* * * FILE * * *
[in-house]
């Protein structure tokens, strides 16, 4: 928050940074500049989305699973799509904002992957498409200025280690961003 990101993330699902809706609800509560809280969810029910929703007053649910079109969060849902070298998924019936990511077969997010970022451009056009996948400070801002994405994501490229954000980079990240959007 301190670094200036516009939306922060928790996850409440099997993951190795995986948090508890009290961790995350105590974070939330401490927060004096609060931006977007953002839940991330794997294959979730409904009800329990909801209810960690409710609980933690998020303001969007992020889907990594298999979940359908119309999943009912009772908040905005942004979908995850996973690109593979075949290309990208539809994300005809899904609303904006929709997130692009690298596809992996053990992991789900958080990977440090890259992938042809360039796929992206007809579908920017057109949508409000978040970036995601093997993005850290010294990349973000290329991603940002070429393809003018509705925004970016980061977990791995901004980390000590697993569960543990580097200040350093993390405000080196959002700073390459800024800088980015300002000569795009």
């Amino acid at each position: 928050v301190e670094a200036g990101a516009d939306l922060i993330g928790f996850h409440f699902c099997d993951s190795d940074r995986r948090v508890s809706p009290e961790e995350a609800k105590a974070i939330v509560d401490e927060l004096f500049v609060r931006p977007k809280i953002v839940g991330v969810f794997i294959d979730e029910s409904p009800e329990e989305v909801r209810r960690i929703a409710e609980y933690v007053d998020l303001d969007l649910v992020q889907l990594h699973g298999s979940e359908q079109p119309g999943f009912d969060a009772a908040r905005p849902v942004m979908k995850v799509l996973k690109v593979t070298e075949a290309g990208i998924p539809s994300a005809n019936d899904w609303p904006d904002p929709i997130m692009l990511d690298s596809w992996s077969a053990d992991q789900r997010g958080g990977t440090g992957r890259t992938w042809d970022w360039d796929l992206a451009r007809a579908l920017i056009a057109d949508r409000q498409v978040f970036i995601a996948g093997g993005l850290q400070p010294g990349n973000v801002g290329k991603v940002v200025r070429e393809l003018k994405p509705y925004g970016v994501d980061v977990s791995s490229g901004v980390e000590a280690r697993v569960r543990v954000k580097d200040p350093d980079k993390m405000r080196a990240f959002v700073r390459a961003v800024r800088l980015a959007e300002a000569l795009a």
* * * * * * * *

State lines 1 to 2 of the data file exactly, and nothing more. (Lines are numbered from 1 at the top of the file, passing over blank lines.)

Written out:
[in-house]
């Protein structure tokens, strides 16, 4: 928050940074500049989305699973799509904002992957498409200025280690961003 990101993330699902809706609800509560809280969810029910929703007053649910079109969060849902070298998924019936990511077969997010970022451009056009996948400070801002994405994501490229954000980079990240959007 301190670094200036516009939306922060928790996850409440099997993951190795995986948090508890009290961790995350105590974070939330401490927060004096609060931006977007953002839940991330794997294959979730409904009800329990909801209810960690409710609980933690998020303001969007992020889907990594298999979940359908119309999943009912009772908040905005942004979908995850996973690109593979075949290309990208539809994300005809899904609303904006929709997130692009690298596809992996053990992991789900958080990977440090890259992938042809360039796929992206007809579908920017057109949508409000978040970036995601093997993005850290010294990349973000290329991603940002070429393809003018509705925004970016980061977990791995901004980390000590697993569960543990580097200040350093993390405000080196959002700073390459800024800088980015300002000569795009």